The composer's response to the librettist's formal hints depended, of course, on his interpretation of their function. If actual songs or choruses were indicated, he usually chose aria style, a measured, lyrical setting that unfolded according to musical rules. In more ambiguous cases he might try to minimize, undermine, or counteract their static implications by using a declamatory vocal style or writing a strophic recitative only loosely structured by means of a repeated bass; or else he could use a combination of styles, reserving lyricism perhaps just for the conclusion of such a passage. Finally, he might choose to ignore the librettist's formal hints altogether, or, conversely, to impose a formal structure where the libretto had none, in response to his own interpretation of the drama.

The composer's confirmations of the librettist's formal structures, even if they resulted in more highly organized music, were as consonant with the precepts of the stile rappresentativo as was open-ended recitative. Both kinds of response were governed by the words; the aim of both was the same: to interpret, reflect, or project the drama through its poetry. The stile rappresentativo of the Florentines, then, actually covered a wide spectrum of music, ranging from free, speech-imitating recitative to more formal, self-contained, and musical moments. This wide spectrum eventually separated into recitative and aria.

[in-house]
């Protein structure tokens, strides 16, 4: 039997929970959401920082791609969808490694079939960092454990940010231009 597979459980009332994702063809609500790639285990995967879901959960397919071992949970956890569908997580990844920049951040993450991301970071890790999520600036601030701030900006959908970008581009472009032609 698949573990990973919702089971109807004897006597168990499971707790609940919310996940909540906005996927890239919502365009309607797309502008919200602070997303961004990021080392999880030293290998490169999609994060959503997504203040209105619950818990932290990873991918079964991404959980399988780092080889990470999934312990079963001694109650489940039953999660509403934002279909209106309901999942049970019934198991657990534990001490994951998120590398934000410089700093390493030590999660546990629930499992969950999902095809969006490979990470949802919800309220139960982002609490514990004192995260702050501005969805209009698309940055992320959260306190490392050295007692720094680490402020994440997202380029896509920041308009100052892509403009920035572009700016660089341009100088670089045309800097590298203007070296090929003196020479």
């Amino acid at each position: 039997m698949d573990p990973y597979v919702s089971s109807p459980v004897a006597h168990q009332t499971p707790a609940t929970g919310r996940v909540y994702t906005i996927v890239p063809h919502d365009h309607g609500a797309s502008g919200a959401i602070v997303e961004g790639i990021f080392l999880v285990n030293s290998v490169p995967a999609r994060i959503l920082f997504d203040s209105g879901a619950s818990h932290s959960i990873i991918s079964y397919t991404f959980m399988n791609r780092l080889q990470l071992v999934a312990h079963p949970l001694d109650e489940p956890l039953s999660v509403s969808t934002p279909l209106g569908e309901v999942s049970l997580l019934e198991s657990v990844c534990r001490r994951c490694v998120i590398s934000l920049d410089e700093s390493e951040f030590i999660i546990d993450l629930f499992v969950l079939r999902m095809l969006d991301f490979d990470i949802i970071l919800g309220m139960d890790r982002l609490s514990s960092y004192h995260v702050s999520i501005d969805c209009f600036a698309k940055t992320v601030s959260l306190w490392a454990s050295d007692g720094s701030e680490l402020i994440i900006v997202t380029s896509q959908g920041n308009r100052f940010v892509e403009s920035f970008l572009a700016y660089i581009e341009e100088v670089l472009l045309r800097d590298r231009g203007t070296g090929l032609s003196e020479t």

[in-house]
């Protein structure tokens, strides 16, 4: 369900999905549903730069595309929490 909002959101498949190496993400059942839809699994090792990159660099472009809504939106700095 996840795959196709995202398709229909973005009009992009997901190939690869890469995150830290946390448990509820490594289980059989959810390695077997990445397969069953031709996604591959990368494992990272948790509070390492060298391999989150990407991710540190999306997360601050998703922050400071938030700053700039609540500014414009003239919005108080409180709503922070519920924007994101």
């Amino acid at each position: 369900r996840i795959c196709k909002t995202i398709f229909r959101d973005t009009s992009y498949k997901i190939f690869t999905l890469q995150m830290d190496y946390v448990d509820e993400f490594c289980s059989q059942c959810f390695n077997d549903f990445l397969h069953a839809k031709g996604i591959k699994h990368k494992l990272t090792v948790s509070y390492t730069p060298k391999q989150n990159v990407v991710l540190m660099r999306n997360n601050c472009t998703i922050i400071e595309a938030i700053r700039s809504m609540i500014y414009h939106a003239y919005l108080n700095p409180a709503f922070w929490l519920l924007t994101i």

Closed forms, for solo as well as chorus, internal as well as external to the drama, were built into opera from the very start. Orpheus, the quintessential operatic hero, sang his way into Hades, proving that music could promote action. To be sure, singing was his natural mode of expression. Yet even for him librettists and composers distinguished between speech and song. He achieved his goal specifically through a formally organized song: Rinuccini's "Funeste piaggie" comprises three irregular stanzas linked by a refrain set lyrically by Peri; Striggio's "Possente spirto" is a six-strophe text in terza rima , which Monteverdi cast as an increasingly elaborate series of strophic variations. Despite—or actually because of—their form, Orfeo's songs satisfied the requirements of verisimilitude.

Even in operas not featuring musicians, however, music per se could serve the drama. Songs were a frequent ingredient of early opera, as they had been in the pastoral. Nymphs and shepherds could sing in musical plays because they sang in nature. Likewise, divinities could express themselves in any form they chose; their songs actually helped to distinguish them from ordinary mortals.


Verisimilitude was not an issue for the inhabitants of Olympus or Arcadia.[4] Yet, even more realistic opera plots concerned with human characters, such as Arianna in Mantua and those involving biblical and chivalric heroes introduced in Rome during the 1620s and 1630s, contained a variety of closed forms. These were mostly choruses and dances, though there were some solo songs as well— especially for servants and other minor characters, but occasionally also for protagonists. If they did not always serve specific dramatic functions as songs, they at least did not interrupt the action.[5]